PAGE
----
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Joined: Aug 2006
Posts: 81
Albert Offline OP
We're installing 167 KW of 480V inverters in a building that has a 120/208V wye service. The inverters need a neutral, so we'll be using a 480/277V wye - 208V delta transformer (225 KVA).

Looking at a similar (almost identical) installation, I saw they used a Hammond HPS Sentinel G transformer marked "Inrush: 15X (Max) / Suitable for PV/Solar Bi-directional use".

Our distributor has proposed the same transformer except that it's marked "Transformer suitable for step up operation only" in place of the markings noted above. It's a stock item, whereas the PV-rated unit has a longer lead time and is more expensive.

A transformer in a PV system like this is an interesting case because the roles of primary and secondary reverse from startup to production operation. When the installation is initially energized, the 208V side will be the primary with little or no secondary load because the inverters will be dormant. But once the inverters begin producing, the 480V side will become the primary, feeding the inverter output to the building through the 208 secondary.

I've learned there are a several factors to consider, as described in these links:

Reverse Feeding Dry-Type Transformers

Can a transformer be back-fed or used in reverse?

Joined: Apr 2002
Posts: 7,389
Likes: 7
I see where this is going, and availability (off the shelf) and 'special order (8-12 weeks) plus high price seems to be the major reasoning for this application question.

I use this solution when a project like what you describe comes in for plan review and release. A email, and/or phone call to the EC or responsible party requiring a signed and sealed letter with info from a NJ Lic. PE/EE that the proposed installation is approved by that PE/EE.

I am not aware of any situations that are related to the dry type transformer 'backfeed' installations. Also, FWIW, to the best of my knowledge, our utility company uses the standard pad mount transformers for direct grid tie solar installs that are utility owned,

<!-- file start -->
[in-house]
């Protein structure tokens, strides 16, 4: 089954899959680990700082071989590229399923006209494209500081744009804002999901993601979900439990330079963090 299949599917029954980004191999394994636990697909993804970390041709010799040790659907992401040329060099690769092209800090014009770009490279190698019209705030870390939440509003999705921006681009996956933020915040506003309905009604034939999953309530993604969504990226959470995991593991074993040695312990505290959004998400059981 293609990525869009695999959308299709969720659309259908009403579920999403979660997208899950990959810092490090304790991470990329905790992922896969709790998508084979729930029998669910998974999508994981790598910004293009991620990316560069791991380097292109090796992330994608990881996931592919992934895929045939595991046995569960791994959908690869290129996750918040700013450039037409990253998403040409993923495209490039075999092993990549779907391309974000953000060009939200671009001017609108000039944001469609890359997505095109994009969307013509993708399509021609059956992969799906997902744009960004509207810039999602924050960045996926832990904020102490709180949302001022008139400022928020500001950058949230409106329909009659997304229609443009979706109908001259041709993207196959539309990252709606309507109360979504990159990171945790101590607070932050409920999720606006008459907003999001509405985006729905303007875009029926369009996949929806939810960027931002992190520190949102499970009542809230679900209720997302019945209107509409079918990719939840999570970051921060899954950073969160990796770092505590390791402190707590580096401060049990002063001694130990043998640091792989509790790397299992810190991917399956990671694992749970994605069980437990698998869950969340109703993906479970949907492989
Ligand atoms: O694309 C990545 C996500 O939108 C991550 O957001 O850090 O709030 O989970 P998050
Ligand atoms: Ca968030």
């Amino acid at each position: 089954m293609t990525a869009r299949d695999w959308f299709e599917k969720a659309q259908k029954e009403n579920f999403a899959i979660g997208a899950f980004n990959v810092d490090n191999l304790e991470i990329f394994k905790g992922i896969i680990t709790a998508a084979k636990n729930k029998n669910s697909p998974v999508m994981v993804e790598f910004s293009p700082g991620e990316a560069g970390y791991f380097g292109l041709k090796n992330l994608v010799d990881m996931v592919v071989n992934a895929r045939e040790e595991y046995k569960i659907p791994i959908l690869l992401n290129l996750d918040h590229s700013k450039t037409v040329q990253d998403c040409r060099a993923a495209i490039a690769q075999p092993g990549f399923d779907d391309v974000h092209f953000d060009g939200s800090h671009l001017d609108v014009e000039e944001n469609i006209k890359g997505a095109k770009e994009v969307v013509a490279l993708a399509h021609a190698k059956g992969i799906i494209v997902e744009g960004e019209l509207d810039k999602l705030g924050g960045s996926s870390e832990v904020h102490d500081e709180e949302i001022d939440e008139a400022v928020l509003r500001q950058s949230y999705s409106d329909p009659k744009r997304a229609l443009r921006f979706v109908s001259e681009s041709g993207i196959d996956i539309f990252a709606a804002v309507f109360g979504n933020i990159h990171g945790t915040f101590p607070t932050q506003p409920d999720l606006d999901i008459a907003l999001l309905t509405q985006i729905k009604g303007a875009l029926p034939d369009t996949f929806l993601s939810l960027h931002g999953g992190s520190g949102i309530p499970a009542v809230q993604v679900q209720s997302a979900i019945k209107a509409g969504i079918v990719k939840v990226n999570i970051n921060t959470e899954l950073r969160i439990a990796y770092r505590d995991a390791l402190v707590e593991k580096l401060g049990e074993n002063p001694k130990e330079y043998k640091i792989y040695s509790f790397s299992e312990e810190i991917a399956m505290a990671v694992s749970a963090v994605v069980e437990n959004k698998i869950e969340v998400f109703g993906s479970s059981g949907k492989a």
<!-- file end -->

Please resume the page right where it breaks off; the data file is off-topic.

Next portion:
Joined: Jul 2002
Posts: 8,443
Likes: 3
Hi Albert,
All this stuff is reasonably new to me with inverters and what-not,
however, I do know power distrbution systems well.

From a personal point of view, I would never reverse-feed any transformer, sure, distribution transformers
you "may" get away with, but you need to realise that the transformer will need to be de-rated,
by a certain factor, I can't off-hand tell you what that is, as they are all application-specific.
It could something as low as 65% or as high as 85%, this de-rating factor needs to be taken into account.

If it were me doing this job, I would wait and get the correct unit for the job.
I don't want to come across as some sort of an (expletive), but all of this should have been worked out
in the original planning stages to procure the right equipment, before the job even started.
I see this time and time again over here, involve so-called "engineers" that couldn't plan their way out of
a wet paper bag.

Joined: Sep 2003
Posts: 650
Hi Trumpy,

Please note that this thread is almost 2 years old....

In any case, there are two different and important aspects of 'reverse feeding' a transformer. One is which way power is flowing, the other is which side of the transformer is 'primary'.

In this application, the 'primary' of the transformer is the 208V delta side, connected to the utility service. The 208V side gets energized first, the 208V side sees the magnetizing inrush, and the 208V side will have the necessary 'taps' to adjust for variations in supply voltage versus the nominal 208V value, and the 208V side will be setting the magnetic flux level that the transformer is operating at (thus the need for taps on the 208V side).

The 208V side remains the primary even when the PV system is producing and power is flowing from the 480V side to the 208V side.

The PV inverters are not setting the voltage; they are responding to the voltage from the transformer.

So IMHO the normal 208V delta to 480/277V wye transformer is not being 'reverse fed' in this application. This transformer is a step up transformer with its utility supply connected on the 208V side. The fact that power is flowing from the 480V to the 208V side is no different than having a load with a power factor on the 480V side, where power flows from the 480V to 208V side for part of the AC cycle.

Now: if the PV system were operating in 'island mode' producing 480V 60Hz even with the transformer disconnected, and you were planning to connect the transformer after the 480V side was 'hot' then this would be reverse feeding.

There might be other reasons for using some sort of special PV rated transformer, eg. harmonic control, voltage regulation with reverse power flow, warm fuzzy feelings, 'effective grounding', etc. But with respect to the original question, a step up transformer is still being used as a step up transformer.


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